What if all would like to become self-sufficient? EUF’s part in the carpeDIEM research project

It might be tempting for an operator of a local power system to become independent of the national power system, for instance due to the price development of electricity supply from power utilities....

It might be tempting for an operator of a local power system to become independent of the national power system, for instance due to the price development of electricity supply from power utilities. Becoming self-sufficient is a challenging and ambitious task and a couple of smaller villages and houses demonstrate that it is technically and economically feasible. A question is, however, how local power system and the overlaying power system fit together if the sub-system is still linked to the national power grid but reaches a certain level of energetic autarky. At Europa-Universität Flensburg (EUF) researchers have addressed that question, in particular for the showcase village of Dörpum in Germany.


The researchers analyse the impact of such largely self-sufficient sub-systems in the national and European power systems. A key question is how well the residual load pattern of the sub-system goes together with the load patterns and production patterns in the overlaying systems. Relevant is also what CO2 emissions are induced or avoided due to the “optimization” of the sub-system. And finally such impacts need to be evaluated economically.

At EUF, an energy system simulation model named “renpass” has been substantially revised and upgraded to give answers to the above questions. renpass is an application using functionalities of the Open Energy Modeling Framework (OEMoF) and it has already been utilized for several research projects on the future power systems of Germany, Europe and also Morocco, Tunisia and Jordan. In the model an energy system is abstracted by nodes and flows. By interlinking several system components with each other – e.g. one grid with a neighbouring grid or further power plants, loads or storages connected to the electrical grid – the entire power system can be mapped in great detail (Fig. 1)


Figure 1: Energy system as oemof-network with components (blue) and buses (red)

Sources: Own illustration (EUF). Created in Python with networkx, matplotlib and oemof.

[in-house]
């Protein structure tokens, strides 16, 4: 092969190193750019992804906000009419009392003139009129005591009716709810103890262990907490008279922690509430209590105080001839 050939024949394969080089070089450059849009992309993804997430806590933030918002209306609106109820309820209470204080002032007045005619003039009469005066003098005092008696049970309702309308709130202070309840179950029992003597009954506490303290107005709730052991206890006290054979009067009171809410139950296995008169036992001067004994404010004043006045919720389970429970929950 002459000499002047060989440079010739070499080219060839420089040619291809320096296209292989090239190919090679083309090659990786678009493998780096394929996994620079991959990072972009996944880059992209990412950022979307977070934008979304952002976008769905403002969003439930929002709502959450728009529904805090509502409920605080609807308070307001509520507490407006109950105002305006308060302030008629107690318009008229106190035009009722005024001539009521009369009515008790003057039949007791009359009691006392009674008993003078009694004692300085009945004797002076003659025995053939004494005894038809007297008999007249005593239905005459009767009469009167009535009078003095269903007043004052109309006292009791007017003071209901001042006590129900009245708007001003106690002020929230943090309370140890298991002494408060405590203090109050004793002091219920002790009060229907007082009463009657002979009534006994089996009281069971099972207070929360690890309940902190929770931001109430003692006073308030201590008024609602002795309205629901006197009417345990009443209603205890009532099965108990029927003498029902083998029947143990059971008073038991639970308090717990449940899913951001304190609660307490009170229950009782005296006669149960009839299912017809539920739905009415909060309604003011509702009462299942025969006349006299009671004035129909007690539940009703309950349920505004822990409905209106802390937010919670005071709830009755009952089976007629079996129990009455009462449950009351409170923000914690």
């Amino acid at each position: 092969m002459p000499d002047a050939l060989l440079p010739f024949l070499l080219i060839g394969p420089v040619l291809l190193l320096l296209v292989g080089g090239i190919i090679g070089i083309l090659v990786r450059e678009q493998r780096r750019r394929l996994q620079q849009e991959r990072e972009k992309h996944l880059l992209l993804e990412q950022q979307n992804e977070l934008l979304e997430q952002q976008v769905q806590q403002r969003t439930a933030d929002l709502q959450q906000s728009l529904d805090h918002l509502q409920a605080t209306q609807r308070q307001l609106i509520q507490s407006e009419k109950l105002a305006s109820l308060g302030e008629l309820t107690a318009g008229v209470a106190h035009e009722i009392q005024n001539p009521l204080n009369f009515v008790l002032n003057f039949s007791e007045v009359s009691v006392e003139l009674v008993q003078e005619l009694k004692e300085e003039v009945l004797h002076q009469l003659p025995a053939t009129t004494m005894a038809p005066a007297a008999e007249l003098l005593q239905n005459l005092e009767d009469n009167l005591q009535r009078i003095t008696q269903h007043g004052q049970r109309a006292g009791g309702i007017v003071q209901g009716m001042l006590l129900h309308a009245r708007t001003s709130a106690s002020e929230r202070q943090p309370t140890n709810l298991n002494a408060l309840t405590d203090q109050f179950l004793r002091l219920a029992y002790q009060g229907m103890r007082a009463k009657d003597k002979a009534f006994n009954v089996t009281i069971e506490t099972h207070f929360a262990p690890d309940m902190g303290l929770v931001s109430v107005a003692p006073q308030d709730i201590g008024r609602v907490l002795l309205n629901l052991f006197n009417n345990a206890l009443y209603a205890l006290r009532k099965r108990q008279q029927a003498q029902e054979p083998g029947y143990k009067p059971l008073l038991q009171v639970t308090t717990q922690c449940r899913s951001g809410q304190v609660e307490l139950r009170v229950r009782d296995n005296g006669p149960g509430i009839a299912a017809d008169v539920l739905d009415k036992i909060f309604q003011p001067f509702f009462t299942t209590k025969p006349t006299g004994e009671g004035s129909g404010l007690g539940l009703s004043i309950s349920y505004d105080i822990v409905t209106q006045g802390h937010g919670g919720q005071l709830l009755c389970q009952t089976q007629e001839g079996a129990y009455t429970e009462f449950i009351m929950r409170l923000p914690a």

The model allows a least-cost optimization of the operation of all system components with a high spatial and temporal resolution. This includes a detailed representation of the demand side as well as of the supply side and the transmission grid, including technical, economic and operational parameters of all individual elements of the system as well as hourly-resolved renewable production and load sequences.

The renpass model, the OEMoF model framework and all input data seek to be “open source” and they use “open data” wherever possible, meaning that they are openly and freely available to anyone interested to utilize them. The latest version of the model can be found online on the Github platform at

EUF’s activity in the carpeDIEM research project so far has been the creation and evolvement of this simulation tool and further analyses tools and their adaption especially to the showcase of Dörpum within the overlaying German and European power systems. So far the German power system as of 2015 has been modelled with the newly developed model, accompanied by a simulation of the European power system, i.e.  Germany plus those countries Germany has electrical transmission links with. The so-derived preliminary results have been contrasted with the residual load curves from the optimized showcase system in Dörpum on an hourly basis as simulated by the project partners from the University of Applied Sciences Lübeck. For the comparison, three basic system states were identified that can be detected for every hour of the year of analysis:

Case a: The sub-system’s residual load supports the overlaying national or international power system. Example: Excess power from the sub-system meets shortage power in the overlaying system. 
Case b: The sub-system’s residual load is zero or nearly zero, i.e. it neither supports nor opposes the overlaying system.  
Case c: The sub-system’s residual load is opposing to what is required in the overlaying national or international power system. Example: a power shortage in the sub-system meets shortage power in the overlaying system.